Given the enormous task ahead, we expect partnerships will have to form to match the right type of supply to the particular demand. Good communication between downstream manufacturers and upstream producers will be essential to facilitate the battery evolution. In addition, we forecast that battery raw material prices will have to stay elevated to incentivize the massive investment needed to bring new supply online in a timely manner.
Lithium and cobalt are currently seeing a supply response to the demand shock that came out of China late in 2015 and that was triggered when China’s 13th Five-Year Plan targeted 5 million EVs on the road in 2020 (later revised to 2 million EVs). This sent battery and EV manufacturers scrambling to build additional capacity.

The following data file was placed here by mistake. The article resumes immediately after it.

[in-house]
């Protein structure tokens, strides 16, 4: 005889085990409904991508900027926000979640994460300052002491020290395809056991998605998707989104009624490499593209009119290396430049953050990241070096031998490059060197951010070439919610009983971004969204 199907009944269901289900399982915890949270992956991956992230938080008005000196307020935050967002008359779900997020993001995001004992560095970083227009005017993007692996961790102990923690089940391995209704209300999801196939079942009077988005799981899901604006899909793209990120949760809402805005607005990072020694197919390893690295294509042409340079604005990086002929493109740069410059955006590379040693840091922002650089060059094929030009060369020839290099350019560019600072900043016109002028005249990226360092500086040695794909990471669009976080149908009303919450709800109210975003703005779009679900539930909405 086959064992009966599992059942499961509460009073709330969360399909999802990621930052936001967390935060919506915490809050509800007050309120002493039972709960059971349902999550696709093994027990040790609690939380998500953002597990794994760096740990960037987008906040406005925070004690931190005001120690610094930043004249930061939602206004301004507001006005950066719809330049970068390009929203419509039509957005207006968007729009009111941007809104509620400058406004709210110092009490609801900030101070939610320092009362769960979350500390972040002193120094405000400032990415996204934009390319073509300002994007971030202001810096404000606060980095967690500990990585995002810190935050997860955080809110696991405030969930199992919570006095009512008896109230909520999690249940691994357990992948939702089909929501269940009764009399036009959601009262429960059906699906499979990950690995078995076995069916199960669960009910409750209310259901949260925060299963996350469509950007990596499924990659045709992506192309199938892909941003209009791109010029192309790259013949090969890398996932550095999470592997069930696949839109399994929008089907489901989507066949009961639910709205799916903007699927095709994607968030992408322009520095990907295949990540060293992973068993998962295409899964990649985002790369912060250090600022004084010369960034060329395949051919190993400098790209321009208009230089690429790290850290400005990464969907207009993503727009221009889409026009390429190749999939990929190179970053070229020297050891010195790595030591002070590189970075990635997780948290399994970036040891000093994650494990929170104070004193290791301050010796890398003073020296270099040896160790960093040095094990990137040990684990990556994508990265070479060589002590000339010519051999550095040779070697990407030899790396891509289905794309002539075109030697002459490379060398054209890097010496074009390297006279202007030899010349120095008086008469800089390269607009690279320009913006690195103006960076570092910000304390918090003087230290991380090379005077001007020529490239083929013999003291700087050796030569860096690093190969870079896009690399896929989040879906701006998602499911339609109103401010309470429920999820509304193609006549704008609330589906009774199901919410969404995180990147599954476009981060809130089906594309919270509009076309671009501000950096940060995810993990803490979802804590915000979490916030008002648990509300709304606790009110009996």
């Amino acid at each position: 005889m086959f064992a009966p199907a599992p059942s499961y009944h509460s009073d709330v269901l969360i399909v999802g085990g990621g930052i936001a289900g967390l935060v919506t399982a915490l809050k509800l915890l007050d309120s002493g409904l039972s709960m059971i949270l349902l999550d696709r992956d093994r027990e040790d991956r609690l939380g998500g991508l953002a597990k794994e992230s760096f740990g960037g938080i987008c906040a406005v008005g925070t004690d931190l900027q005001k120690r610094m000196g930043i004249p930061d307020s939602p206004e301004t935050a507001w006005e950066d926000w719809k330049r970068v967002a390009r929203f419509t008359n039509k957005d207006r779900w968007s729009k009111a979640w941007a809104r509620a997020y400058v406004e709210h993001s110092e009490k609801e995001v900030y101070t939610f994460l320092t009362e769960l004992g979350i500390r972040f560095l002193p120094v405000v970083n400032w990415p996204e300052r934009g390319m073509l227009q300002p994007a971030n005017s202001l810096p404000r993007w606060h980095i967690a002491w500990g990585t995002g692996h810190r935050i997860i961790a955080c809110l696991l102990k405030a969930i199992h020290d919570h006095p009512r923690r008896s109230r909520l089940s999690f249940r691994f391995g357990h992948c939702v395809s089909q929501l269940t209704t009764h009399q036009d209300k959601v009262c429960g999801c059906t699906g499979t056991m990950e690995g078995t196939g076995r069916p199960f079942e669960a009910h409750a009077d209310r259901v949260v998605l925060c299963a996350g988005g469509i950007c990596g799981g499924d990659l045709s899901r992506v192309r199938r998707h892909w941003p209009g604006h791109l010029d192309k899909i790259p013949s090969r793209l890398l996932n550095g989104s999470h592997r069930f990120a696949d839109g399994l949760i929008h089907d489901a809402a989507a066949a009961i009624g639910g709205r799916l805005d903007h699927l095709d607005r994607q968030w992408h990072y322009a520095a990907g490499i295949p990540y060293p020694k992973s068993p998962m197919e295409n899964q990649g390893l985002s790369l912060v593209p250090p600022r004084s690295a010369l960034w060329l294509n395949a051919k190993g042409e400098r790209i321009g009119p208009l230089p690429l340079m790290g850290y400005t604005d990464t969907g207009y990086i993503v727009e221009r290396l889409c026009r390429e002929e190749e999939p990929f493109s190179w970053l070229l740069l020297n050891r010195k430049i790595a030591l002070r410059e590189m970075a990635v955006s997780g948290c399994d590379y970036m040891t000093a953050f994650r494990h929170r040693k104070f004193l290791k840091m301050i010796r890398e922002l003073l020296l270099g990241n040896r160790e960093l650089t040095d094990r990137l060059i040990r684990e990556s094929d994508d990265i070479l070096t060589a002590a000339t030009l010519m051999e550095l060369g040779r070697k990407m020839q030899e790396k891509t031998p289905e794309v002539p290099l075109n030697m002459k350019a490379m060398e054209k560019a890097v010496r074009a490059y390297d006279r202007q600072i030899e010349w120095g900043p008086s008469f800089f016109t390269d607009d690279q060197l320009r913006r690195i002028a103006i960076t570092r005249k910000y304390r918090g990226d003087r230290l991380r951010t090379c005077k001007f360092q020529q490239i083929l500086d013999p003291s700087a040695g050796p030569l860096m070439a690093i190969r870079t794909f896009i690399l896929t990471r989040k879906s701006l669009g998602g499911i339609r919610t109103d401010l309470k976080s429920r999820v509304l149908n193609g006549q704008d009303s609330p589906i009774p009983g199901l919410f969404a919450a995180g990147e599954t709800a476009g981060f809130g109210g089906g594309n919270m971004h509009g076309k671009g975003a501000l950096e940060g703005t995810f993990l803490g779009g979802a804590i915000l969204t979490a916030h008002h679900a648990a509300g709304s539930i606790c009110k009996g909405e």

When spot demand for lithium and cobalt raced higher in China, prices climbed, which in turn attracted more investment in production. Lithium spot prices, basis ex-works China, as assessed by Metal Bulletin, climbed to a high equivalent in dollar terms to $26.18 per kg in December 2017 from around $8 per kg in June 2015, and the benchmark cobalt price rallied to a high of $43.70 per lb ($96,300 per tonne) from $13.50 per lb in June 2015.
Given the more than doubling in prices, it is not surprising that supply responses are in progress. What is surprising, though, is how fast some of the producers have been able to respond.
This year, a handful of new lithium producers has either ramped up or is close to starting production (see map). The traditional suppliers, mainly the South American brine producers and existing hard rock suppliers in Australia, are increasing output at a steady pace too.